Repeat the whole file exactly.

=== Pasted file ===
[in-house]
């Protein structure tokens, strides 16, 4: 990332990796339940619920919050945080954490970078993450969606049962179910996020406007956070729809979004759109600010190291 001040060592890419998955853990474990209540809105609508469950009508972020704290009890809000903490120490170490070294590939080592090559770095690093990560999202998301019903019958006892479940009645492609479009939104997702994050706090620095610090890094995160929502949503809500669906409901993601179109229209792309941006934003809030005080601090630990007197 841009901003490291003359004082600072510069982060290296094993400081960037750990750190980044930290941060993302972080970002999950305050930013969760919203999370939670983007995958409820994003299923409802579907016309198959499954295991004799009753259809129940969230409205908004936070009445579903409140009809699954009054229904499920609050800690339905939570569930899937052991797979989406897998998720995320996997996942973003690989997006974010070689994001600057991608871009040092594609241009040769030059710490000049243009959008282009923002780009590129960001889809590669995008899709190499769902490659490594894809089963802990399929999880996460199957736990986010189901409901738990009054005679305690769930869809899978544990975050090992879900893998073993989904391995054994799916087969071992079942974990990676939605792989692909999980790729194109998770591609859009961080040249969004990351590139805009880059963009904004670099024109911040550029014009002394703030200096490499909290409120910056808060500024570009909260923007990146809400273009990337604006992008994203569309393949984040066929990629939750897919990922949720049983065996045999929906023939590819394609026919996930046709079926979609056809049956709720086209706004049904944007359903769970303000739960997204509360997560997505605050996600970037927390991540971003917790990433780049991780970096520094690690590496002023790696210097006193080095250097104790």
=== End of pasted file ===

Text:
[in-house]
């Protein structure tokens, strides 16, 4: 990332990796339940619920919050945080954490970078993450969606049962179910996020406007956070729809979004759109600010190291 001040060592890419998955853990474990209540809105609508469950009508972020704290009890809000903490120490170490070294590939080592090559770095690093990560999202998301019903019958006892479940009645492609479009939104997702994050706090620095610090890094995160929502949503809500669906409901993601179109229209792309941006934003809030005080601090630990007197 841009901003490291003359004082600072510069982060290296094993400081960037750990750190980044930290941060993302972080970002999950305050930013969760919203999370939670983007995958409820994003299923409802579907016309198959499954295991004799009753259809129940969230409205908004936070009445579903409140009809699954009054229904499920609050800690339905939570569930899937052991797979989406897998998720995320996997996942973003690989997006974010070689994001600057991608871009040092594609241009040769030059710490000049243009959008282009923002780009590129960001889809590669995008899709190499769902490659490594894809089963802990399929999880996460199957736990986010189901409901738990009054005679305690769930869809899978544990975050090992879900893998073993989904391995054994799916087969071992079942974990990676939605792989692909999980790729194109998770591609859009961080040249969004990351590139805009880059963009904004670099024109911040550029014009002394703030200096490499909290409120910056808060500024570009909260923007990146809400273009990337604006992008994203569309393949984040066929990629939750897919990922949720049983065996045999929906023939590819394609026919996930046709079926979609056809049956709720086209706004049904944007359903769970303000739960997204509360997560997505605050996600970037927390991540971003917790990433780049991780970096520094690690590496002023790696210097006193080095250097104790």